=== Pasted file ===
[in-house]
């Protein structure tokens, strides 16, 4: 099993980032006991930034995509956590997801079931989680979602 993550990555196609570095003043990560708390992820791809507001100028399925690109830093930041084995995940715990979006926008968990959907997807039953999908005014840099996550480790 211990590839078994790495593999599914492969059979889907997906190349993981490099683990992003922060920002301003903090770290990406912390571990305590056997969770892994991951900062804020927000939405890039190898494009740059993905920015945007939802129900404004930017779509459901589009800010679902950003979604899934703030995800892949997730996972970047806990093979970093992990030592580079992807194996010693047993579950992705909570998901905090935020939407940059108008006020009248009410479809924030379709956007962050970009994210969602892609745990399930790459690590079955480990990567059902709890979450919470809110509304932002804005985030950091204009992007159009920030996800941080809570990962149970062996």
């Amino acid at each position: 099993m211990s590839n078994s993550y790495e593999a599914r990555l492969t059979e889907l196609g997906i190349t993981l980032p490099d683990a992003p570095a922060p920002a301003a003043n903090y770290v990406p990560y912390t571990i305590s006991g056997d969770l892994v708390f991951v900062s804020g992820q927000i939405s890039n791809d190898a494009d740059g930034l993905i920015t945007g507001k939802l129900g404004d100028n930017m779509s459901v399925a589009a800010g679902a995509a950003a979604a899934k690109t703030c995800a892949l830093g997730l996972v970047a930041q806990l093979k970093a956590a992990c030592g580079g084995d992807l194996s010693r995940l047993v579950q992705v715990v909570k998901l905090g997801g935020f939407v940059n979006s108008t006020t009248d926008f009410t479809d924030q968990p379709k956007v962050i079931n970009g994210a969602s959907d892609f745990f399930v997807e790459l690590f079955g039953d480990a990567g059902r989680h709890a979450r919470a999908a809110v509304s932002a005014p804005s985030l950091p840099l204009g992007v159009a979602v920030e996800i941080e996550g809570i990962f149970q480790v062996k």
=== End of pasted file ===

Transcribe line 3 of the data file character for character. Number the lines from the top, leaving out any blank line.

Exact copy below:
């Amino acid at each position: 099993m211990s590839n078994s993550y790495e593999a599914r990555l492969t059979e889907l196609g997906i190349t993981l980032p490099d683990a992003p570095a922060p920002a301003a003043n903090y770290v990406p990560y912390t571990i305590s006991g056997d969770l892994v708390f991951v900062s804020g992820q927000i939405s890039n791809d190898a494009d740059g930034l993905i920015t945007g507001k939802l129900g404004d100028n930017m779509s459901v399925a589009a800010g679902a995509a950003a979604a899934k690109t703030c995800a892949l830093g997730l996972v970047a930041q806990l093979k970093a956590a992990c030592g580079g084995d992807l194996s010693r995940l047993v579950q992705v715990v909570k998901l905090g997801g935020f939407v940059n979006s108008t006020t009248d926008f009410t479809d924030q968990p379709k956007v962050i079931n970009g994210a969602s959907d892609f745990f399930v997807e790459l690590f079955g039953d480990a990567g059902r989680h709890a979450r919470a999908a809110v509304s932002a005014p804005s985030l950091p840099l204009g992007v159009a979602v920030e996800i941080e996550g809570i990962f149970q480790v062996k």